The Herald Bulletin

November 19, 2013

Editorial: Landfill foes can't be blamed for skepticism about sale


The Herald Bulletin

---- — You’ll have to excuse folks who live in the Killbuck area if they’re a little skeptical about reports that the new owner of the proposed Mallard Lake Landfill acreage has no intentions of developing a landfill.

The fact that the new owner is affiliated with a waste-disposal company, Best Way Disposal, certainly adds to the skepticism. That, and the 30 years of intense legal battles that have been fought to forestall the landfill, which was originally owned by JM Corp. and Ralph Reed and Sons. Reed died in 2012, triggering the sale of the property.

Dangling over the head of opponents is an Indiana Department of Environmental Management permit that allows the owner of the property to develop 13 of the 254 acres for a landfill. That permit doesn’t expire until February 2015, and the owners can apply for an extension as the expiration approaches.

Suspicion is further aroused by machinery pushing earth around at the landfill site off Madison County Road 300 East.

A representative of Best Way assures local residents that the new owners have no intention of creating a landfill on the property.

“The Mallard Lake land purchase is primarily to control what happens with the permit,” said Andy Drummond, facility manager for Best Way Disposal in Anderson.

Maybe. But local residents would have been a lot more comfortable, say, if a farmer had bought the property, which sold for $1.125 million in September.

Best Way officials can argue that a farming interest did, in fact, buy the property. County records show that Bex Farms Inc., an affiliate of Best Way, is the purchaser of record. The landfill permit is in the process of being transferred to yet another Best Way affiliate, 600 Land Inc.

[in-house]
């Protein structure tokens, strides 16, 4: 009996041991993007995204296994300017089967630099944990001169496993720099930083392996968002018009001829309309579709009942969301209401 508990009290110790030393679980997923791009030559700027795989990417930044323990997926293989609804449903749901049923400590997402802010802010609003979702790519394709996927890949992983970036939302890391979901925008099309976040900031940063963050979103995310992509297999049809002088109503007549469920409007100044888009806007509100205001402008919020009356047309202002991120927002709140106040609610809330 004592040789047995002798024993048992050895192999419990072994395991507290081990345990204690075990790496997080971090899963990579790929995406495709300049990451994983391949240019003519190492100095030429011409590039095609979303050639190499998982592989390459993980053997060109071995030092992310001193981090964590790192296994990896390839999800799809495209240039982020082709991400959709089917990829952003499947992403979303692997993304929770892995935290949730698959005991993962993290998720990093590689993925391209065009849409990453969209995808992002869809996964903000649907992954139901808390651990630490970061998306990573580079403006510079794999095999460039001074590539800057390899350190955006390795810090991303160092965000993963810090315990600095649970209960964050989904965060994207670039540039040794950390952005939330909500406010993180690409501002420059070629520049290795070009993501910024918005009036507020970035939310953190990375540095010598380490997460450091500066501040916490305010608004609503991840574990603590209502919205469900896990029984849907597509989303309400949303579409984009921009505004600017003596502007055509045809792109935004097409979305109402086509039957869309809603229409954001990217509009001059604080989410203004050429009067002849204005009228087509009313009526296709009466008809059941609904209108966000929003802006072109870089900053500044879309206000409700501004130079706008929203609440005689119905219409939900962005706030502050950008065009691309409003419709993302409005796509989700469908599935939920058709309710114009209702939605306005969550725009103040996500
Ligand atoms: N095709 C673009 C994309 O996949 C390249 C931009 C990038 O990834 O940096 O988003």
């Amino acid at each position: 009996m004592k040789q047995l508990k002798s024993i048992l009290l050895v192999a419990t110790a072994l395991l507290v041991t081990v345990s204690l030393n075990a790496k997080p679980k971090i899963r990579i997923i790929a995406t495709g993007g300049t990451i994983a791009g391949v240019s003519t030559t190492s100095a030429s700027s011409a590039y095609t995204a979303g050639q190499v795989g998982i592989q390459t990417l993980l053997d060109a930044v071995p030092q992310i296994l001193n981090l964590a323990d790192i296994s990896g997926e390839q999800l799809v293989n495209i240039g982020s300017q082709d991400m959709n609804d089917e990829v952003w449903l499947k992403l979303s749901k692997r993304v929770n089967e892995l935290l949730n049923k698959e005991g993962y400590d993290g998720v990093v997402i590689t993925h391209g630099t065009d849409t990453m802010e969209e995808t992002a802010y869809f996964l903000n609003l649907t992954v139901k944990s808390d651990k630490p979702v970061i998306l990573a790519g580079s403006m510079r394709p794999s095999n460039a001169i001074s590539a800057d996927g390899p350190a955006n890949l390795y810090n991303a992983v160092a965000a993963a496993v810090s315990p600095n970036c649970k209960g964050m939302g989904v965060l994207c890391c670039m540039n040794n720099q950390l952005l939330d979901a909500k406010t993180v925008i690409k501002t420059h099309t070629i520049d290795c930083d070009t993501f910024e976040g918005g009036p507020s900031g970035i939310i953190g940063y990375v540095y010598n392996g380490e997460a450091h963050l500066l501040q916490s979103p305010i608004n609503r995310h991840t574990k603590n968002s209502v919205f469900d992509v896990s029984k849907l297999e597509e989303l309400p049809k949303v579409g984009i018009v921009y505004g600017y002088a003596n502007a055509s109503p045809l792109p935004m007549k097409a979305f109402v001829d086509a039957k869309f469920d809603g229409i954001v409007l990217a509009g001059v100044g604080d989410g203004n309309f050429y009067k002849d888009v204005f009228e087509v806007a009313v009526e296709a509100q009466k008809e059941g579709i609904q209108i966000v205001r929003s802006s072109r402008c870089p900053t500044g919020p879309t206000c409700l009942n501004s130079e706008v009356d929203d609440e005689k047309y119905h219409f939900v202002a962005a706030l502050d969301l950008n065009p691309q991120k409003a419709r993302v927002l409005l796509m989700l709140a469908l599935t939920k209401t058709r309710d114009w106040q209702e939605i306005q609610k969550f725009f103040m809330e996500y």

Drummond explained that 600 Land owns landfill permits, landfills and transfer stations and that Bex Farms owns buffer acreage around landfills and transfer stations, as well as investment acreage.

He says Best Way officials are seeking to lease the tillable acreage to local farmers and are interested in selling, leasing or developing the property.

To landfill opponents, this conglomeration of companies might sound like another convoluted attempt to begin operating a landfill.

Let’s hope it’s not. Few in Anderson want this landfill, particularly those who are concerned about the negative environmental impact on nearby homes, Killbuck School and Killbuck Creek.

Are Best Way Disposal officials really leveling with the local community?

It’s up to the new owners to be as transparent as possible in order to dispel the haze of cynicism that’s been thickened by the recent change of ownership.

In summary It's up to the new owners of the Mallard Lake Landfill property to be as transparent as possible in order to dispel the haze of cynicism that's been thickened by the recent change of ownership.